We frequently find echoes of past gardeners whilst digging our allotment plot. Perhaps most intriguing are these pieces of clay pipe we often collect from the soil, which offer a direct link to the people who tended the land before us. We also find various pieces of china and pottery probably from a much more modern era, and this picture shows a corroded square-headed nail that I suspect may have been hand-made by a local blacksmith?
What are the stories behind these finds? I’d love to get closer to those who left these clues behind and to discover more about them, their families and their lives. How long has the land where our plot is been cultivated, and by what methods and whom?
Our plots make up a small section of a larger area of allotments which runs from Pitsham Lane along the southern side of the Bepton Road, on the edge of Midhurst (West Sussex). The land is owned by the Cowdray Estate as is a significant proportion of the surrounding countryside and market town. Were these plots originally strips allotted to estate tenants and workers for the growing of food for their families?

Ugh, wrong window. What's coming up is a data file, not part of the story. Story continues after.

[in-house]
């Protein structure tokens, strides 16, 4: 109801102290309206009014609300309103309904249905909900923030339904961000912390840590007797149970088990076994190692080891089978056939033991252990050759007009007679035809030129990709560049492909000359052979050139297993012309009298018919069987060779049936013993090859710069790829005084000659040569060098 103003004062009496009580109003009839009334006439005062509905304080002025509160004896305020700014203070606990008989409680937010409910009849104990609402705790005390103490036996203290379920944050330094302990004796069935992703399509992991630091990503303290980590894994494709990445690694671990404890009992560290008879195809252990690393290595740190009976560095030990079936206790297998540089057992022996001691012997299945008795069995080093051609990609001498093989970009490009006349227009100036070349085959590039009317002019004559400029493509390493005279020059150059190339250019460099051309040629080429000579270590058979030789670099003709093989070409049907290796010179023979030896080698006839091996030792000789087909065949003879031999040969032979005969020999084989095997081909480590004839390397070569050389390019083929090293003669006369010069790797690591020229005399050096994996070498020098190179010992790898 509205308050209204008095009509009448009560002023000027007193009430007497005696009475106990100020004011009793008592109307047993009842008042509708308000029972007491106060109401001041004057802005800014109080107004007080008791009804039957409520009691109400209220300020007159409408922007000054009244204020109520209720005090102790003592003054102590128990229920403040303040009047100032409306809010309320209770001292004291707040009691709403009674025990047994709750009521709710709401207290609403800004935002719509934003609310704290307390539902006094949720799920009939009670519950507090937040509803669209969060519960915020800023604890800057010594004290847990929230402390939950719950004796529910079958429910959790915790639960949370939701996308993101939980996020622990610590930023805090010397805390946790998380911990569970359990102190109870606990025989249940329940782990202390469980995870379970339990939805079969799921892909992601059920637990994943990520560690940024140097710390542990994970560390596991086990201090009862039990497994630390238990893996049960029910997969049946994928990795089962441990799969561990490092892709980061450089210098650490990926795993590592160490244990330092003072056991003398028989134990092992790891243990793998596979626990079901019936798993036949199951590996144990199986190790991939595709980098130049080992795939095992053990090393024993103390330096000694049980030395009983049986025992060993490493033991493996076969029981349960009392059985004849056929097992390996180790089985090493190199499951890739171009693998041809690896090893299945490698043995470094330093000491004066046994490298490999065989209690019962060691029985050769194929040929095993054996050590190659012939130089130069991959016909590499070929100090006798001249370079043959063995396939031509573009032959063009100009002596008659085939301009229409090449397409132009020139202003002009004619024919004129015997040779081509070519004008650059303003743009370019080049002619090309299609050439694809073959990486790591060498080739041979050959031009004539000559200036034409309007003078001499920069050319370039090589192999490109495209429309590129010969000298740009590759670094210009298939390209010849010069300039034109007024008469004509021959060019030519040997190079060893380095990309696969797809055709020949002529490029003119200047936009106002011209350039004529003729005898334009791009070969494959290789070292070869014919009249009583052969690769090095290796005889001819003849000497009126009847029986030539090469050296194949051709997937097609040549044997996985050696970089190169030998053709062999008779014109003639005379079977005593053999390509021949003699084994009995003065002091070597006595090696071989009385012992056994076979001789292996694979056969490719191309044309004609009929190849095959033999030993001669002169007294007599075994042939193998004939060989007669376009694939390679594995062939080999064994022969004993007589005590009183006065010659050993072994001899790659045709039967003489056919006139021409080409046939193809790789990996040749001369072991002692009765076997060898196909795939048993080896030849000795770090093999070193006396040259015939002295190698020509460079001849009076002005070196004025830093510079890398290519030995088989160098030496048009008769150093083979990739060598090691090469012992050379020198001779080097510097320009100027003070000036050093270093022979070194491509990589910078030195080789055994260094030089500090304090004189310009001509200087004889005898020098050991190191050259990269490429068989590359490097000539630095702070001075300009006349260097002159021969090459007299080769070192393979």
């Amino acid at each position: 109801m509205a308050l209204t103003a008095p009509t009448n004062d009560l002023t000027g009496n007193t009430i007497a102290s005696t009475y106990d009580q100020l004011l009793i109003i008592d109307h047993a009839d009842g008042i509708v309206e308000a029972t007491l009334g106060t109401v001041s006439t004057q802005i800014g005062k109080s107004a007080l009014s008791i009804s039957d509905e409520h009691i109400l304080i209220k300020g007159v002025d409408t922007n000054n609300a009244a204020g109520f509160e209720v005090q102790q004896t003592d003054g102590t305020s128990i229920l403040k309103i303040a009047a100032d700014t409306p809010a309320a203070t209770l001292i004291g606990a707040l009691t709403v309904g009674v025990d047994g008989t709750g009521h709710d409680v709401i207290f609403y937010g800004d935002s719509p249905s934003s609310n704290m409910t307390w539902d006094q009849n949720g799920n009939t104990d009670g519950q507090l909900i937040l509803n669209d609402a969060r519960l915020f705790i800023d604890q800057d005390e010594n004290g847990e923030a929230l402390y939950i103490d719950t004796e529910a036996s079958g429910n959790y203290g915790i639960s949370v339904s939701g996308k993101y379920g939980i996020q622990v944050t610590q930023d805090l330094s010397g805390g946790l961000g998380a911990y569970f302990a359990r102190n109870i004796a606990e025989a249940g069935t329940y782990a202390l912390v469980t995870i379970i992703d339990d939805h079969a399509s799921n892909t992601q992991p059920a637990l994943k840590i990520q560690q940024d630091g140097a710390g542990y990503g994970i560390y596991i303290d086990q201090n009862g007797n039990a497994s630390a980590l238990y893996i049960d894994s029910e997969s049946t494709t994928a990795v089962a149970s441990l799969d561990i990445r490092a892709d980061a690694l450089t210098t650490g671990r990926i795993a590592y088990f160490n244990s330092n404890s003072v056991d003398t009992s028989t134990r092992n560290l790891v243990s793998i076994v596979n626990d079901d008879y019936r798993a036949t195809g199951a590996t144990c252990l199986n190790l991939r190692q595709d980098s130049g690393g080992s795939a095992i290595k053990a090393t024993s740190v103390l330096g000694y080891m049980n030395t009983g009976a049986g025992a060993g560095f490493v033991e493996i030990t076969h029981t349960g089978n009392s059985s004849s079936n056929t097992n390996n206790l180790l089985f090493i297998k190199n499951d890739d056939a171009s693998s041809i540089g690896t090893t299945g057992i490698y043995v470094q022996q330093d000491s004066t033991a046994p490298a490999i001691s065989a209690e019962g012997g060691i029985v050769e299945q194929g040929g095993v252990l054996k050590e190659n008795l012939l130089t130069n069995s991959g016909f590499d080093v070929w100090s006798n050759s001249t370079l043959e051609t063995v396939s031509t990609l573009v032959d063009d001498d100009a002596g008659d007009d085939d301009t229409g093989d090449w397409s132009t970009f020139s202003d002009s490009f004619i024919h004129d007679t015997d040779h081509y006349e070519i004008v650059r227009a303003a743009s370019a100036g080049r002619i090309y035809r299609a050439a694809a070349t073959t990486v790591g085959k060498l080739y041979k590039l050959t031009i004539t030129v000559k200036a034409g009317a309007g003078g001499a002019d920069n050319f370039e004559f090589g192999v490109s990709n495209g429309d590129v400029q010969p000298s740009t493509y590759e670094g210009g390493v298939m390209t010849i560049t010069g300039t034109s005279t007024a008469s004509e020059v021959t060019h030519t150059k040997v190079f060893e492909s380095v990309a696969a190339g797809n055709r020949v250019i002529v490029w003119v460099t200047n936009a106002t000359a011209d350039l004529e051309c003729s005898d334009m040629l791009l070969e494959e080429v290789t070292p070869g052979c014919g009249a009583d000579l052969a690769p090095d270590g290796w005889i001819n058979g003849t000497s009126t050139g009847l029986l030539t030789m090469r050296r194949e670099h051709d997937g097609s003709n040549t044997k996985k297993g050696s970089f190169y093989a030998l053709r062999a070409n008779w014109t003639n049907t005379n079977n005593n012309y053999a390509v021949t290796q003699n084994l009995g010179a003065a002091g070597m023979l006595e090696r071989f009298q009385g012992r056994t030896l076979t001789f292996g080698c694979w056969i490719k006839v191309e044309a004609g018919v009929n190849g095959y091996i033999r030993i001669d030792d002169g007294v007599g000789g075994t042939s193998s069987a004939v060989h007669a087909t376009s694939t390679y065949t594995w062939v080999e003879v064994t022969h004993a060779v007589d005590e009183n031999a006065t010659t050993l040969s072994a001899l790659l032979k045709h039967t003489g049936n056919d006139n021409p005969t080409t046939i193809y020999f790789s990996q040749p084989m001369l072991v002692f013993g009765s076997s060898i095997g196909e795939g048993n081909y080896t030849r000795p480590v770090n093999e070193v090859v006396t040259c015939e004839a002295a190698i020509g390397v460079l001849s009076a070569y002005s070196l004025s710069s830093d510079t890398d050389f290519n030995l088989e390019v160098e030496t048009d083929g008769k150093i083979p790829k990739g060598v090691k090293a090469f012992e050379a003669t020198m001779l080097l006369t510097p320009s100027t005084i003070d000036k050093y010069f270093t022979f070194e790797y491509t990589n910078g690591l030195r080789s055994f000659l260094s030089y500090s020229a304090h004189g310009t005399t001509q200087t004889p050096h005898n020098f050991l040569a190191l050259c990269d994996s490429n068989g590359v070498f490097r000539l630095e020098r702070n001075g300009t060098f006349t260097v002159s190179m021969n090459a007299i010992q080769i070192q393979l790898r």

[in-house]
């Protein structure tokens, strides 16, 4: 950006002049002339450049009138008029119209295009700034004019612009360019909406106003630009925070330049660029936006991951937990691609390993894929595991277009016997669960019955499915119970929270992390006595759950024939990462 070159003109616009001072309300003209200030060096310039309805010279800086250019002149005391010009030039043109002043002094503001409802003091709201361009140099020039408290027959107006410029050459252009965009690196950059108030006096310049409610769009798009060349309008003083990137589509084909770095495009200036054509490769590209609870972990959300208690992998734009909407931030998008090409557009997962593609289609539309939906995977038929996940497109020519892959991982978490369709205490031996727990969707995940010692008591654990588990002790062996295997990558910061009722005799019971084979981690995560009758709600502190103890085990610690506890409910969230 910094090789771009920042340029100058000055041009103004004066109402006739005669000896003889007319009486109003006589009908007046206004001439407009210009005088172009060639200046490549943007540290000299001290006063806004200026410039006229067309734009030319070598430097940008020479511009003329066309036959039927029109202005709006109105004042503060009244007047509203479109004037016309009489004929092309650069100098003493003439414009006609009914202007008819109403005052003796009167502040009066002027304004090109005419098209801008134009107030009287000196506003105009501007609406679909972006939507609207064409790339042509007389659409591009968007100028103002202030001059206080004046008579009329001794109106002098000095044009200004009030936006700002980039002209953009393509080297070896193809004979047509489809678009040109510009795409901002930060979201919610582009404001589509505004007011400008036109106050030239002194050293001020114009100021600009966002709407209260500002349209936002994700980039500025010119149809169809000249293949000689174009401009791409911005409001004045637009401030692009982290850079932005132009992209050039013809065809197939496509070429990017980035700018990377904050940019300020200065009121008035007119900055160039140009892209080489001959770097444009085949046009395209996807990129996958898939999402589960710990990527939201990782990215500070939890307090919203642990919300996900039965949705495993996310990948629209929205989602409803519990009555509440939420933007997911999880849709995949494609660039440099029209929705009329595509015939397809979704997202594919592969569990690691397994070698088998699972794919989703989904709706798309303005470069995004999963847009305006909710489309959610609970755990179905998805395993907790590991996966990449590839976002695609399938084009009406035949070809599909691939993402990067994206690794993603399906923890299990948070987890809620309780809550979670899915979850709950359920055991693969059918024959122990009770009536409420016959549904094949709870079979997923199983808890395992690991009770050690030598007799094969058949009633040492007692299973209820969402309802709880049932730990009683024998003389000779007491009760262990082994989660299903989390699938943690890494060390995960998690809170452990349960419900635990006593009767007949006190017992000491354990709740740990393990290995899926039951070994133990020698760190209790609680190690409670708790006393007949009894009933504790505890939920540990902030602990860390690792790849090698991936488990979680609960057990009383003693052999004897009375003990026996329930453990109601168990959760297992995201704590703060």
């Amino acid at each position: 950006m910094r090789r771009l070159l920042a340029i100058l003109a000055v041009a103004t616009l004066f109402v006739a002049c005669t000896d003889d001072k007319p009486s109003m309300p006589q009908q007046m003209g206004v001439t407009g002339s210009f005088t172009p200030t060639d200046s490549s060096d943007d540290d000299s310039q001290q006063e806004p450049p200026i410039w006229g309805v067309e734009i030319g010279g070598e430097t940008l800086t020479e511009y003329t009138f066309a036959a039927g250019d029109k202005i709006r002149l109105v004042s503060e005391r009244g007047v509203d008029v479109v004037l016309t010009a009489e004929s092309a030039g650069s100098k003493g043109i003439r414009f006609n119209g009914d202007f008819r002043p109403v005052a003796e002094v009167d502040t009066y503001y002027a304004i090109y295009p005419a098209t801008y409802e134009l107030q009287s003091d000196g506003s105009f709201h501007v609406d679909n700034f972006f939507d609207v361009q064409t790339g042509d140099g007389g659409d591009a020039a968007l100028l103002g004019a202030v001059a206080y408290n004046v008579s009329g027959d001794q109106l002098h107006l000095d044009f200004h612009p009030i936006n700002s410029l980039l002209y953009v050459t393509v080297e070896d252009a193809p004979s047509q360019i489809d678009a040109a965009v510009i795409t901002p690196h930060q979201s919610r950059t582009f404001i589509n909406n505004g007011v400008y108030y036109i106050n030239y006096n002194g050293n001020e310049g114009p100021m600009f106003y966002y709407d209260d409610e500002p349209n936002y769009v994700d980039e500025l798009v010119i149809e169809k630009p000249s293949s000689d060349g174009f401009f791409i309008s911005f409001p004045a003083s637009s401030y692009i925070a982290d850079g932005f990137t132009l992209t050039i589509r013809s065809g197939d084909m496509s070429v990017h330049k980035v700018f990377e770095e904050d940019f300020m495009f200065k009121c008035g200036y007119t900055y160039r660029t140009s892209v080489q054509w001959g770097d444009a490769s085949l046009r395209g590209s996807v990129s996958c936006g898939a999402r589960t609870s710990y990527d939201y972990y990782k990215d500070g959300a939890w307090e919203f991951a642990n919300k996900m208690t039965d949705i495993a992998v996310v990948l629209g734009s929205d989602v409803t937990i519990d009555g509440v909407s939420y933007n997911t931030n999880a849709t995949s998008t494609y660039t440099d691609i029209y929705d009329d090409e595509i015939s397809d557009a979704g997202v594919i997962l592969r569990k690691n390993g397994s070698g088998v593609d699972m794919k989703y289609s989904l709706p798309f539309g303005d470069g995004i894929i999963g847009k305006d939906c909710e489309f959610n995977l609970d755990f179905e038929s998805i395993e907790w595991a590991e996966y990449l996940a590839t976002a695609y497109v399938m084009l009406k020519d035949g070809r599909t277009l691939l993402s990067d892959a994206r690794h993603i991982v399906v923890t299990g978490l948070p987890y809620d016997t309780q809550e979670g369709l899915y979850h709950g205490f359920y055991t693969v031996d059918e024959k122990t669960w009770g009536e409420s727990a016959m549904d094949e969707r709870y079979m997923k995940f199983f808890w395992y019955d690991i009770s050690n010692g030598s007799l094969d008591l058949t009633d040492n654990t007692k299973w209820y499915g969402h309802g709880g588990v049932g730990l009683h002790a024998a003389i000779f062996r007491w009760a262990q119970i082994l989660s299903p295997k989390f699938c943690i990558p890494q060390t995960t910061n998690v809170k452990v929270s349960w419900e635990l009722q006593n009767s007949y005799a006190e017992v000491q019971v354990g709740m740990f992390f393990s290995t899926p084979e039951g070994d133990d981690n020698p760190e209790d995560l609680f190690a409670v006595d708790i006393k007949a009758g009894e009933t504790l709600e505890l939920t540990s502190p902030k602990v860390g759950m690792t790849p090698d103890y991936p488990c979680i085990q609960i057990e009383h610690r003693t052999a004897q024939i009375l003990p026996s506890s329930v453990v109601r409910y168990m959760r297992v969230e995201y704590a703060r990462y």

I recently came across a historic(1877-1880) map online which shows the allotment area (1877-1880) [http://www.british-history.ac.uk/os-1-to-10560/sussex/021], was divided into strips much as it is today, but also that it used to be much more extensive, its distance doubled as it continued on the opposite side of Pitsham lane towards Midhurst. It ended near the railway line, the route of which is now lost under residential buildings and the main road.
We are about to start digging on our new plot which adjoins the boundary of our existing allotment and I am curious to see what other finds we discover.
In the meantime, can you help? Do you know any information that could help me trace the story of the land I tend, or perhaps you are an expert in lat 1800’s society? Maybe you can share this blog with an historian who could date out finds with more accuracy than our own guesswork? Please get in touch!